Prime Minister Dr Lotay Tshering, when not in the government, was known to be vocal in expressing his thoughts against the system, which in a few cases cost him dearly.
As the leader of the government, he is not as blunt as he used to be. But he knows how to make his feelings known, often through his humour and wit. At a meeting with employees of a corporation on Wednesday, he was candid about a lot of issues challenging the government.
The PM is not on a shopping spree, but he was offered to buy a lot of businesses. Private school owners have offered the government to take over their schools, those in the transport business have offered their trucks and the list is increasing. There are many unhappy groups. And they know how to press the government.
Through interest groups, associations, many are pressurising the government to look into their interests. Late Wednesday evening, the Automobile Sector Association of Bhutan hosted the PM. They didn’t offer their business to the PM, but they pressurised the PM to grant them government land so that they could escape the exorbitant rent the building owners are charging them.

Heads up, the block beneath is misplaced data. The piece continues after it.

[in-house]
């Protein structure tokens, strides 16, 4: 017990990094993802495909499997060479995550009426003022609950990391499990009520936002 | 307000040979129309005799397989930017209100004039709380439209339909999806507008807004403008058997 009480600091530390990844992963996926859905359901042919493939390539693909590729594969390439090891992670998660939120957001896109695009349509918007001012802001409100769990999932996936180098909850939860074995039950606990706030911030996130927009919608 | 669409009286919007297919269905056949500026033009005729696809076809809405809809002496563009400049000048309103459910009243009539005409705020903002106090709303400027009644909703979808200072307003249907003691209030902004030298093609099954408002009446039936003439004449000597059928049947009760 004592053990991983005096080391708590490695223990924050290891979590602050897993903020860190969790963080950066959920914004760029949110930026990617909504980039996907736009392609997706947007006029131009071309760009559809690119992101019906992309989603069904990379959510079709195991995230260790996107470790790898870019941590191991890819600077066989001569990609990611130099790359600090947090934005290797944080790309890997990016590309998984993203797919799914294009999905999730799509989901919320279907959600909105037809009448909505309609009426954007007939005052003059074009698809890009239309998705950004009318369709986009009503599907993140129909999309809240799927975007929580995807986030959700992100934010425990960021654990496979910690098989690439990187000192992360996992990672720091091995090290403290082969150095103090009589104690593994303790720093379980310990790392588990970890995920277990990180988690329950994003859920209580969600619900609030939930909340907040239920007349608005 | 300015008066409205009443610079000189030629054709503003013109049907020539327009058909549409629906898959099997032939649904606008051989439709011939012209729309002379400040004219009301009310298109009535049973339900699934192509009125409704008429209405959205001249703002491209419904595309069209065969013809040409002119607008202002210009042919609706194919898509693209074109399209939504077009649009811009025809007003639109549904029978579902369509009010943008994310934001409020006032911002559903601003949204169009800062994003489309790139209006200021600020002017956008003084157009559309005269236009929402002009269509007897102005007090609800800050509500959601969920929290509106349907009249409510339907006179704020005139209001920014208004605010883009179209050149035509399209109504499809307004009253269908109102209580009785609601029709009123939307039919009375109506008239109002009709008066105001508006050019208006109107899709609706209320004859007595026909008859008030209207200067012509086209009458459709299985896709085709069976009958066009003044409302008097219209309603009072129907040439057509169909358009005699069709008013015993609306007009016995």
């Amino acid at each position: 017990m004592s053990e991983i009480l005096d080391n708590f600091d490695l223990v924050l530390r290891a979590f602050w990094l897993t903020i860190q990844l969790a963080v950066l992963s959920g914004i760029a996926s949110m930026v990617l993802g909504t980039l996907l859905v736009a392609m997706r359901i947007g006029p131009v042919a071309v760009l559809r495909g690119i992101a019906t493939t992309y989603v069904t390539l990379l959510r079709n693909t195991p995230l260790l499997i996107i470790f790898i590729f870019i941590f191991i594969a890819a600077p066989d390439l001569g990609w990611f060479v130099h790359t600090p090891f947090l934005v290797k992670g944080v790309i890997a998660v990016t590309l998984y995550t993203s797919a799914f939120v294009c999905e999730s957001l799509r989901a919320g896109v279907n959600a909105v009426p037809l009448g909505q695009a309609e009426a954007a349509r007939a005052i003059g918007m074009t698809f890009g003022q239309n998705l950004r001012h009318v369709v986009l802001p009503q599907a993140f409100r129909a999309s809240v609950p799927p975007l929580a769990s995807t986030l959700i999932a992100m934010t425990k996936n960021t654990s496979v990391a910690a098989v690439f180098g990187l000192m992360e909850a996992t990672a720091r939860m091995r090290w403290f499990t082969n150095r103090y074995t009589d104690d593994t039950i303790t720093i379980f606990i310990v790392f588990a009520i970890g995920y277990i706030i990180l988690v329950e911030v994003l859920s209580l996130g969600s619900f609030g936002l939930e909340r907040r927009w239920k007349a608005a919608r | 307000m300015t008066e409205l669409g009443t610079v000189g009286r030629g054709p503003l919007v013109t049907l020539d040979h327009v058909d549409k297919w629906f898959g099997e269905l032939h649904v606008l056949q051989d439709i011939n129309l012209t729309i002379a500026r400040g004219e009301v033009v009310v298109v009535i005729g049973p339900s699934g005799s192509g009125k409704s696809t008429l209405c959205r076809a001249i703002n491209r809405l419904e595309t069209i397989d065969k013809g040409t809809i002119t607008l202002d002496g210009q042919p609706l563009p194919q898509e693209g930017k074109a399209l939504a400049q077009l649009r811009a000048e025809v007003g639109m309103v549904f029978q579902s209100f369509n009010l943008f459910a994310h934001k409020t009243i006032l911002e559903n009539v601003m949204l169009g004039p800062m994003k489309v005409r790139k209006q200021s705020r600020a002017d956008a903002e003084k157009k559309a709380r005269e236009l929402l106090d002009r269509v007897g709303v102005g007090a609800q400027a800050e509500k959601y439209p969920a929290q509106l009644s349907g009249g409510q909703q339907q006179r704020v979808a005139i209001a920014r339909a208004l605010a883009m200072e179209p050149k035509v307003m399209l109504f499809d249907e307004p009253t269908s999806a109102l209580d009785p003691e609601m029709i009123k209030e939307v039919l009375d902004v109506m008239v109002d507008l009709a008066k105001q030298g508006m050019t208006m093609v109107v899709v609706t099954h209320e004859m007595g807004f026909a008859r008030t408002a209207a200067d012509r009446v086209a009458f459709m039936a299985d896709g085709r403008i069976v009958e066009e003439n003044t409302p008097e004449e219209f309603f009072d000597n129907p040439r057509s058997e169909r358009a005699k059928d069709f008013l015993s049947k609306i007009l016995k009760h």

The Hotel and Restaurant Association of Bhutan has made their feelings known on the government’s plan on regulating tourism. Hopefully, the government will not have to buy the mushrooming 3 star or the budget hotels.
There are concerns among businesses. Some are genuine. The economy is not doing very well. Regulations could curtail businesses and government policies could affect interests groups.
Having been a critical person against established systems or indecisiveness of governments, the PM would know where to draw the line. Not all government policies would make everyone happy. Some will be severely affected. But if it is for the general interest, some unpopular decisions have to be made.
Prime Minister Dr Lotay Tshering always claims of considering long-term interest over party or political interest. He need not buy private schools, hotels or trucks. The country will reap the benefits of the decisions if it is well thought out and for national interest. What we need is solutions to the problem.
Elected governments are susceptible to voters. Worse, to lobby groups. Although the numerous associations that approached or appealed the government didn’t threaten about consequences, the messages are clear.
An elected government will be tested on many grounds. If they make populist decisions, they will be remembered for favouring a few powerful groups. The ball is in the court of the government. How they handle such issues will be closely watched.
A good government will be remembered for what it does for the country and its people with long-term interest at heart.
It will be a shame if an elected government gives in to the demand of some interest groups. This is one of the many dilemmas Dr Lotay’s government is faced with today.